Creating a Sample Database

In this section, we’ll create a sample database that will be used throughout our multi-part series. To do this, we first have to login to our PostgreSQL database server. Then we’ll execute the command shown below to create the ‘cars’ database:

CREATE DATABASE cars;

We can connect to the ‘cars’ database using the PostgreSQL meta-command \c. Once we connect to the database, the prompt command will change to something like the following:

cars=#

Now, let’s create a table named cars using the following command:

CREATE TABLE cars (
id SERIAL PRIMARY KEY,
carname TEXT NOT NULL,
brand TEXT NOT NULL,
remarks TEXT NOT NULL
);

Once we create our cars table, we can insert some records into it:

INSERT INTO cars(carname,brand,remarks) VALUES
('fortuner', 'toyota','big engine and nice body'),
('wigo','toyota','small and cute'),
('ertiga','suzuki','small but economical'),
('city','honda','elegant');

The output of this INSERT statement will look like the following:

cars=# SELECT * FROM cars;
id | carname | brand | remarks
----+----------+--------+--------------------------
1 | fortuner | toyota | big engine AND nice body
2 | wigo | toyota | small AND cute
3 | ertiga | suzuki | small but economical
4 | city | honda | elegant
(4 ROWS)

Creating A Maven Project in Eclipse IDE

We’re now going to add a new project in Java Eclipse IDE. We’ll need to follow these steps in sequence:

  • First, ensure that you’re in the JAVA EE perspective view.

  • Click File, then click New. Finally, select Dynamic Web Project in the sub-menu.

  • Give your project a meaningful name in the “Project Name” field of the Dynamic Web Project window. In our example, we’ll name our project “CarInformationSystem”.

Image shows the dynamic web project window

  • We’ll use “Apache Tomcat v9.0” as the target runtime.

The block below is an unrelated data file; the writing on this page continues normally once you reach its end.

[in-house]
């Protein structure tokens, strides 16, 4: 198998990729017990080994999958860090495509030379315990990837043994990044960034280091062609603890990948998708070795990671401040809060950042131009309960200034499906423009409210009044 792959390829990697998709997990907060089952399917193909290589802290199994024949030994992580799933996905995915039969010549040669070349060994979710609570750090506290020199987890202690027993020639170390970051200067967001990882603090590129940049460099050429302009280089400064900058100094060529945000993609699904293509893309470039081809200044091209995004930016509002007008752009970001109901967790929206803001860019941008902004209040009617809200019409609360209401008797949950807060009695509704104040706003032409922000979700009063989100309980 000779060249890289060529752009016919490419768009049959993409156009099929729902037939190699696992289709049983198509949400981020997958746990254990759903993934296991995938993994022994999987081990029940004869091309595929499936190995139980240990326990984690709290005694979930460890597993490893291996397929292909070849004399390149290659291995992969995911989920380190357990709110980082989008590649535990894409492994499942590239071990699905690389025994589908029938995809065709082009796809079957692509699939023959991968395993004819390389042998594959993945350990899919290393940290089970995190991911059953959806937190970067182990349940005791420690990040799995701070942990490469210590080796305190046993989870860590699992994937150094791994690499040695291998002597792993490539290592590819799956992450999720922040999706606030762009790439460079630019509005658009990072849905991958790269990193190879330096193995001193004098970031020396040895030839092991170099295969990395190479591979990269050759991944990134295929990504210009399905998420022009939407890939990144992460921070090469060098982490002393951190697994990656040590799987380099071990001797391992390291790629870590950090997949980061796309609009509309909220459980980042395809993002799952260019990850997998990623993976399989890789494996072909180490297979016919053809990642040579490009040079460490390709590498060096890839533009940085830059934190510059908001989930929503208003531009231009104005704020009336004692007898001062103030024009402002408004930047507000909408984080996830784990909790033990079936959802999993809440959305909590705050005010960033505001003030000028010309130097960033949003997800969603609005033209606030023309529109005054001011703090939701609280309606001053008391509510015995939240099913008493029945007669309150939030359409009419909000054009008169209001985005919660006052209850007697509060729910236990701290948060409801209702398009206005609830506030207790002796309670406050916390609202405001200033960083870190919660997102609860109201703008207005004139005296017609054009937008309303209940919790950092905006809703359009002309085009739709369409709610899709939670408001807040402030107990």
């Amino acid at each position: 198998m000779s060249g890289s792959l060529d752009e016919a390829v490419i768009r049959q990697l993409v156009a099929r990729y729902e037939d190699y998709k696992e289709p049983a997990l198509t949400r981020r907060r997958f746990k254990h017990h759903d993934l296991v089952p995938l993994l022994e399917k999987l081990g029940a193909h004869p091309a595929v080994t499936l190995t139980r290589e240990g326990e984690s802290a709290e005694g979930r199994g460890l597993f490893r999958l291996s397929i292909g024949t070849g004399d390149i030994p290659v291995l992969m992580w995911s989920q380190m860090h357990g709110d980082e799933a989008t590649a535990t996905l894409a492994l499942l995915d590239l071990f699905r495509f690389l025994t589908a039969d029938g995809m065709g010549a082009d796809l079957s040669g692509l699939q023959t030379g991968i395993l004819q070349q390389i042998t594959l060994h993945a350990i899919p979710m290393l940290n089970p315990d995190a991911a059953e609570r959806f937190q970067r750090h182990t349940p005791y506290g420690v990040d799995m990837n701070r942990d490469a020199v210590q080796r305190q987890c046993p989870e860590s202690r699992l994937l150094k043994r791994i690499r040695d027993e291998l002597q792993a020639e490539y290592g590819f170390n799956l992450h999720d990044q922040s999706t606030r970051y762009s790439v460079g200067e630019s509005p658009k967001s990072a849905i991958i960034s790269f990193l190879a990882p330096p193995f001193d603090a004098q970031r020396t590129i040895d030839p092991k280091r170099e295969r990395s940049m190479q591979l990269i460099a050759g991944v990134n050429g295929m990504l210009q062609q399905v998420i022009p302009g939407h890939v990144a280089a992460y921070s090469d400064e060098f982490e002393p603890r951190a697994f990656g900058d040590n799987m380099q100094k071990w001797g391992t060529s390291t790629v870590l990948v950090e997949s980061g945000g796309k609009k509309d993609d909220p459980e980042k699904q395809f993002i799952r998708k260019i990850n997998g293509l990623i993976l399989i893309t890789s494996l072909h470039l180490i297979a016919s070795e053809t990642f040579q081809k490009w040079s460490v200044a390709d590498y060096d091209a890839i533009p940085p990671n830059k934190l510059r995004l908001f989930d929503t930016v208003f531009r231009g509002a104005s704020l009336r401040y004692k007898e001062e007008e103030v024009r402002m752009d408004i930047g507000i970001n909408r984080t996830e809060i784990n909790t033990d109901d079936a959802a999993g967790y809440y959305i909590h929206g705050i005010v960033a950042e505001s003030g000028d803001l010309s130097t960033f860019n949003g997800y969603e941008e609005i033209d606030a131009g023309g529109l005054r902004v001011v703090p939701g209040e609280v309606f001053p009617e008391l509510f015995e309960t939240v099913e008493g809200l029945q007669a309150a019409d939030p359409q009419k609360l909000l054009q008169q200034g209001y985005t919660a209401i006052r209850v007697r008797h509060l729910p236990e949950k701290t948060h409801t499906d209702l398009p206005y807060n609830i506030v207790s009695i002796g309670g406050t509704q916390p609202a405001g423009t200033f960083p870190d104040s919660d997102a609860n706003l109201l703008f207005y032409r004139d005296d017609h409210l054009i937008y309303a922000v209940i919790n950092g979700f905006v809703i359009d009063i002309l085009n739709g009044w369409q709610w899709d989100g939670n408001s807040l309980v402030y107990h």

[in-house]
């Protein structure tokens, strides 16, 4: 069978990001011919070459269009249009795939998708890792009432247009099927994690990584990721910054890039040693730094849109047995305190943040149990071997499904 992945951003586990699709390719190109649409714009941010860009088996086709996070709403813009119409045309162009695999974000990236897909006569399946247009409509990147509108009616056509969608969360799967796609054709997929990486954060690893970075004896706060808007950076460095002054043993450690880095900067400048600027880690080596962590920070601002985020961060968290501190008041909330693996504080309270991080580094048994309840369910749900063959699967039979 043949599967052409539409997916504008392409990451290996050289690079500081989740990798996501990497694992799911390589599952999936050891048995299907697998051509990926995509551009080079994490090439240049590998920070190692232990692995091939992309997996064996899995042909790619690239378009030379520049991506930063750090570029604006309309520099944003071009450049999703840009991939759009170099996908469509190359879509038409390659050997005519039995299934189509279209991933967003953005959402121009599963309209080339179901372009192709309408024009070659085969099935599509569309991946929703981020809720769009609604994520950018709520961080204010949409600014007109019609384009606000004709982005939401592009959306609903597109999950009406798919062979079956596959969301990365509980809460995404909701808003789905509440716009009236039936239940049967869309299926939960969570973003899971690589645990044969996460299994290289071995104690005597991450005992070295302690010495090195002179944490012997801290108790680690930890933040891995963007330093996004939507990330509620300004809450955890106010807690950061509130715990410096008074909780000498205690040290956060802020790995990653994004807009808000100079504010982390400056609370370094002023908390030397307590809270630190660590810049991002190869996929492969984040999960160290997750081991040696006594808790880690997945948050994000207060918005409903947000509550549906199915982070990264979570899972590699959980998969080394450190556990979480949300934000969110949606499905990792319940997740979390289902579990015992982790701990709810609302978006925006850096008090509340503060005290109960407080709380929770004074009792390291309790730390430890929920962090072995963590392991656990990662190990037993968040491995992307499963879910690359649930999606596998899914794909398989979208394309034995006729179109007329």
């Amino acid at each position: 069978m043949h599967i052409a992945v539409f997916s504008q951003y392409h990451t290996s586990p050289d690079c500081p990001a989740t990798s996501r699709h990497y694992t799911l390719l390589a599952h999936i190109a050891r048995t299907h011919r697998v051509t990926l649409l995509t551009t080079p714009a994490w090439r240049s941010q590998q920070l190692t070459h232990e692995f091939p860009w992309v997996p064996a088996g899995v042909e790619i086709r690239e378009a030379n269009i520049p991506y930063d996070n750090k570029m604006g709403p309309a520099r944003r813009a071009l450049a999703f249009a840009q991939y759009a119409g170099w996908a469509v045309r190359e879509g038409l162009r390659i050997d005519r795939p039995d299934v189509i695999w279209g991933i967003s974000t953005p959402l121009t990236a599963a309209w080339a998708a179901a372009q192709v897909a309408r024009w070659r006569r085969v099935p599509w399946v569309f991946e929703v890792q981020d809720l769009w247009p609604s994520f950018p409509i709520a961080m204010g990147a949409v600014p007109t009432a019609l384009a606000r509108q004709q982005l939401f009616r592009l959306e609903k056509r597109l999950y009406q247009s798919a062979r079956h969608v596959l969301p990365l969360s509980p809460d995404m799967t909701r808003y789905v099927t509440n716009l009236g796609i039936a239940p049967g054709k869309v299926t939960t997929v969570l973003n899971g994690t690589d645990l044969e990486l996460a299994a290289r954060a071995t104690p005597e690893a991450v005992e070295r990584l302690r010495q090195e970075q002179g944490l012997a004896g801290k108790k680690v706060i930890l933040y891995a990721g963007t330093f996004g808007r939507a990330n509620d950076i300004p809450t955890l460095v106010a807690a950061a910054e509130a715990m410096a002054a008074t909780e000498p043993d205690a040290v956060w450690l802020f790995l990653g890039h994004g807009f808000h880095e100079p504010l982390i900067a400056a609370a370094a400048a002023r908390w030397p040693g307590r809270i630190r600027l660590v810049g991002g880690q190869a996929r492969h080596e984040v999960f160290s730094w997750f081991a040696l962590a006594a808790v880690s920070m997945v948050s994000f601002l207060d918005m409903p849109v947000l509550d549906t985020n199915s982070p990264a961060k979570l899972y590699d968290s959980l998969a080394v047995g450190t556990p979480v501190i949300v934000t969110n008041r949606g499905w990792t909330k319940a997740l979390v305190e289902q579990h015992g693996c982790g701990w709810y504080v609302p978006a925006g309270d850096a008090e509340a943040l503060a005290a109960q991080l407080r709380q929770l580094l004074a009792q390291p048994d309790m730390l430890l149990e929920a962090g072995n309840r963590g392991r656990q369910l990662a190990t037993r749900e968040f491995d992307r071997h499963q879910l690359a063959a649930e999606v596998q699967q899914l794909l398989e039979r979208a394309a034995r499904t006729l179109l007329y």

• We’ll also use the Dynamic web module version 4.0.

  • Last but not least, click the Finish button to create the project.

Image shows the structure of the new project

Convert Project to Maven Project

Now that we’ve created our Eclipse project, it’s time to convert it into a Maven project. To accomplish this task, follow these simple steps in sequence:

  • Right-click on the newly-created project.

  • Select “Configure”, then click on “Convert to Maven Project”.

Image shows Maven POM window

  • We’ll change the “Group Id:” to “com.carsmanager” in the Maven POM window.

  • We can see that our project was successfully converted to a Maven project, and we now have a “pom.xml” file.

Image shows the new structure of the project directory when converted into Maven Project

Conclusion

Building a Java and PostgreSQL web application requires multiple steps, so our tutorial on this topic will be broken up into a series of articles. In this first part of the series, we discussed the architecture of our application and created a sample data set; we also created an Eclipse project that we converted into a Maven Project. The next installment in this series will pick up where we left off and dive deeper into the development of our web application.